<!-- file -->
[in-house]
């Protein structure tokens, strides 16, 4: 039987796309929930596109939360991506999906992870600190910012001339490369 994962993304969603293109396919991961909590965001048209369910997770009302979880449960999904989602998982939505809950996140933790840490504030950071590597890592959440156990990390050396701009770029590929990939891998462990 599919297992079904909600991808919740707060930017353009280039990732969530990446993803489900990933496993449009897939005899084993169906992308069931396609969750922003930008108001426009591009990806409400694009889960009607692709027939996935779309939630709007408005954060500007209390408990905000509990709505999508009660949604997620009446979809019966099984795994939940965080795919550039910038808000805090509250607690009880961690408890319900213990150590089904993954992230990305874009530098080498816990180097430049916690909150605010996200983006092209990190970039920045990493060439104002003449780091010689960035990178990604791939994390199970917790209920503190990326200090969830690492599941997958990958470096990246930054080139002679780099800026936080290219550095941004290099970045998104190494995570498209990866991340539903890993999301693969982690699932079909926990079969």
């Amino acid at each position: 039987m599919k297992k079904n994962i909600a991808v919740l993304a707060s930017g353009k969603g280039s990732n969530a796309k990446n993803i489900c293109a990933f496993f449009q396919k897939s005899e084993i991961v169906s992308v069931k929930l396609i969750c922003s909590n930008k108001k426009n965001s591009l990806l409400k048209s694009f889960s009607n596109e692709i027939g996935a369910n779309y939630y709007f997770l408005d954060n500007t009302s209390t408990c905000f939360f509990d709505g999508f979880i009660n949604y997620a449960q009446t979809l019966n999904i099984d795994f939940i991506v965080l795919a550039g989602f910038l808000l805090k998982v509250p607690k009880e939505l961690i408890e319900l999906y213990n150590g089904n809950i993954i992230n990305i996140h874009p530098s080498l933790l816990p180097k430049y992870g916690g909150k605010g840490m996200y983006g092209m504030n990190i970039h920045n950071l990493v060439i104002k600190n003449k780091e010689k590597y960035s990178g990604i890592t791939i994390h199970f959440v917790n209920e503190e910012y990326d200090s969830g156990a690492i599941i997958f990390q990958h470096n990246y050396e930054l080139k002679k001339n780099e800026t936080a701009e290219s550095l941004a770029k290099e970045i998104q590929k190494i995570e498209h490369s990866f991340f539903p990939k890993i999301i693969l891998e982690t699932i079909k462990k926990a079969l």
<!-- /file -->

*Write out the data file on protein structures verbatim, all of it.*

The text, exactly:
[in-house]
């Protein structure tokens, strides 16, 4: 039987796309929930596109939360991506999906992870600190910012001339490369 994962993304969603293109396919991961909590965001048209369910997770009302979880449960999904989602998982939505809950996140933790840490504030950071590597890592959440156990990390050396701009770029590929990939891998462990 599919297992079904909600991808919740707060930017353009280039990732969530990446993803489900990933496993449009897939005899084993169906992308069931396609969750922003930008108001426009591009990806409400694009889960009607692709027939996935779309939630709007408005954060500007209390408990905000509990709505999508009660949604997620009446979809019966099984795994939940965080795919550039910038808000805090509250607690009880961690408890319900213990150590089904993954992230990305874009530098080498816990180097430049916690909150605010996200983006092209990190970039920045990493060439104002003449780091010689960035990178990604791939994390199970917790209920503190990326200090969830690492599941997958990958470096990246930054080139002679780099800026936080290219550095941004290099970045998104190494995570498209990866991340539903890993999301693969982690699932079909926990079969």
């Amino acid at each position: 039987m599919k297992k079904n994962i909600a991808v919740l993304a707060s930017g353009k969603g280039s990732n969530a796309k990446n993803i489900c293109a990933f496993f449009q396919k897939s005899e084993i991961v169906s992308v069931k929930l396609i969750c922003s909590n930008k108001k426009n965001s591009l990806l409400k048209s694009f889960s009607n596109e692709i027939g996935a369910n779309y939630y709007f997770l408005d954060n500007t009302s209390t408990c905000f939360f509990d709505g999508f979880i009660n949604y997620a449960q009446t979809l019966n999904i099984d795994f939940i991506v965080l795919a550039g989602f910038l808000l805090k998982v509250p607690k009880e939505l961690i408890e319900l999906y213990n150590g089904n809950i993954i992230n990305i996140h874009p530098s080498l933790l816990p180097k430049y992870g916690g909150k605010g840490m996200y983006g092209m504030n990190i970039h920045n950071l990493v060439i104002k600190n003449k780091e010689k590597y960035s990178g990604i890592t791939i994390h199970f959440v917790n209920e503190e910012y990326d200090s969830g156990a690492i599941i997958f990390q990958h470096n990246y050396e930054l080139k002679k001339n780099e800026t936080a701009e290219s550095l941004a770029k290099e970045i998104q590929k190494i995570e498209h490369s990866f991340f539903p990939k890993i999301i693969l891998e982690t699932i079909k462990k926990a079969l």